Get Adobe Flash player


    Join Date
    Aug 2009
    Posts
    2,867

    Default

    The Burgmaster turret drill presses that predated the CNC era were
    fantastic for production work. My Father was the west coast exclusive
    parts distributor( & sales & service) for Burgmaster throughout the '70's & '80's up until the
    factory shut down. Beware of japan clones that popped up in the '80's, They are inferior, &
    replacement parts are not interchangeable with the U.S. made machines.
    My Father currently has the only remaining stock of (NOS) parts for these "obsolete" machines
    in existence, & some of the items are no longer available.
    The bench models, such as the model 1D are great for drilling (&tapping) up to 1/2"
    just beware that the parts are getting scarce for these machines, So You wouldn't want
    to thrash or abuse the machine, And you would want to keep the gear box filled with a
    good 90w gear lube at all time, and keep the ways greased through the zirk fittings.

    Here is a model 1D (with the optional bench cabinet) that is on Ebay, with chucks &
    a tappping head......
    https://www.ebay.com/itm/382715759839


    The smaller, Model OB machine was not in the same league as the 1D, And I would avoid
    that model, no matter how cheap the price is, They are only good for small diameter drilling,
    and the round feed quills are usually all worn out, And non repairable.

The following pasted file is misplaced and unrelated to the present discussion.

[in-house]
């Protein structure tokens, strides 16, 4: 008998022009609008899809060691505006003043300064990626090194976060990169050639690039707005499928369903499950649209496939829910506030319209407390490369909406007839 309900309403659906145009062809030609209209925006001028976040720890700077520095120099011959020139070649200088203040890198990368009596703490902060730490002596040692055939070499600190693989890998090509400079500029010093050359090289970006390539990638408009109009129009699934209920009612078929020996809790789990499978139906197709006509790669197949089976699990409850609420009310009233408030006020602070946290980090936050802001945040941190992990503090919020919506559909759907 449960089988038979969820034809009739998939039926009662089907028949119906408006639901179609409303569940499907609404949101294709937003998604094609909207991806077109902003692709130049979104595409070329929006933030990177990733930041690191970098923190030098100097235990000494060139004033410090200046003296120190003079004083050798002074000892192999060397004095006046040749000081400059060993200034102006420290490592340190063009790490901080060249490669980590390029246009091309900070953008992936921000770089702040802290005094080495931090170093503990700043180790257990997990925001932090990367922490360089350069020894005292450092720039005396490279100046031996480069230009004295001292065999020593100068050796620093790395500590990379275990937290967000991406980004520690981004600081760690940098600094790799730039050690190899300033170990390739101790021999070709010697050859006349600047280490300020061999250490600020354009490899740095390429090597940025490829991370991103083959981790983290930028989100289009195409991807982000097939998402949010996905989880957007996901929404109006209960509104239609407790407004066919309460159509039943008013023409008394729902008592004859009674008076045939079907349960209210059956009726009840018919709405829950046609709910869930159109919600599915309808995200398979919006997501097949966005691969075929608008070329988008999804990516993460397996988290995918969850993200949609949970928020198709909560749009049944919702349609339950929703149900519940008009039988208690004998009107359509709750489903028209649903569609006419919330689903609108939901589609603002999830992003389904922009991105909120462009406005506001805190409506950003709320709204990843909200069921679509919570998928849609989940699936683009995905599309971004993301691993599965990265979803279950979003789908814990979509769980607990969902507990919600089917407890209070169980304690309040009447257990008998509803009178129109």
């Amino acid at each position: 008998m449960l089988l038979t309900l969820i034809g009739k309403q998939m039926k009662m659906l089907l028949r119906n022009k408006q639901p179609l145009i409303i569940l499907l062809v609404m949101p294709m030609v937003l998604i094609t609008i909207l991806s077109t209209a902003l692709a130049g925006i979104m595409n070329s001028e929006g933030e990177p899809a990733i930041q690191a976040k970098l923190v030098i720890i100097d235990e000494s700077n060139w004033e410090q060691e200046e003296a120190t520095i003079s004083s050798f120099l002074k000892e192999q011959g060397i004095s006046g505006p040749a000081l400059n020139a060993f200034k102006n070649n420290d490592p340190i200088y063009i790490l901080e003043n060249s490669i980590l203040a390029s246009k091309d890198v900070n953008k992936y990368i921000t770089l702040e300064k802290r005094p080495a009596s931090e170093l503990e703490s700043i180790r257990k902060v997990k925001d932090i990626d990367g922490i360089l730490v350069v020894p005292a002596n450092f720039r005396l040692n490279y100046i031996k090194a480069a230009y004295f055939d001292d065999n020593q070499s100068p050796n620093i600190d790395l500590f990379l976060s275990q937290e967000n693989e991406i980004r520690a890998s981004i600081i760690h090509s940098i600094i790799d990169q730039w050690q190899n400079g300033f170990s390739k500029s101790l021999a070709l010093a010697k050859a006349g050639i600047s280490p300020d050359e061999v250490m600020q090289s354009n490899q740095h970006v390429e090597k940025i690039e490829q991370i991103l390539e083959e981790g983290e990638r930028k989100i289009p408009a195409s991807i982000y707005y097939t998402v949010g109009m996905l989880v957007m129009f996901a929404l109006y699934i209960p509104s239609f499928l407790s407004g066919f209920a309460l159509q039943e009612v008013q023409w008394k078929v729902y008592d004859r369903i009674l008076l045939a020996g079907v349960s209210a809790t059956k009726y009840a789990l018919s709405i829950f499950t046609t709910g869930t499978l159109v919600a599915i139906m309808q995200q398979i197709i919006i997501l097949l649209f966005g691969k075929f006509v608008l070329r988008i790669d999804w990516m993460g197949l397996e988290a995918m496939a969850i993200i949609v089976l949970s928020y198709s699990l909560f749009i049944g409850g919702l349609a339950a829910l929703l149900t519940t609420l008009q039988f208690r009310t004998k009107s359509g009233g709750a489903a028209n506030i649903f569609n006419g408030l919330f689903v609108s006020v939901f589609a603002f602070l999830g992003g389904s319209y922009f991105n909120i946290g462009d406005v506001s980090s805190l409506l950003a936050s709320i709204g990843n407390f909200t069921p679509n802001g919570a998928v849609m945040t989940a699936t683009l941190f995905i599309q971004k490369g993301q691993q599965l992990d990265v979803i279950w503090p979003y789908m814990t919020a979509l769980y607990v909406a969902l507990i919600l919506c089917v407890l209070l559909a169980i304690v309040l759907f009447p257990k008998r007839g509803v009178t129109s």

4. #24

    Join Date
    May 2010
    Posts
    147

    Default

    Revelator thanks for the info ,i checked out the one you shared from ebay ,thats more than i need and more than i want to spend on a drill press ,again thanks all info is appreciated

  5. #25
    Senior Member

    Content on this page requires a newer version of Adobe Flash Player.

    Get Adobe Flash player


    Join Date
    May 2018
    Posts
    716

    Default

    Have you been watching Craig's List? I've seen good buys pop up on drill presses from time to time.

  6. #26

    Default

    The bottom line on drill presses is even a cheap one that runs too fast beats using a hand drill. I've had a bench top Harbor Freight drill press for years that my wife picked up at a yard sale. I get decent accuracy by using a center punch and a small pilot drill bit. If I ever run across a good deal on a Craftsman or Delta I'll grab it. Farmall mentioned a milling machine which I would also love to have. Years ago I worked for a company that had a couple of Clausing-Colchester vertical mill that were about 2/3 the size of a standard Bridgeport. I would have loved to get my hands on one of those, it was the perfect size for sticking in the corner of a guys garage or small shop.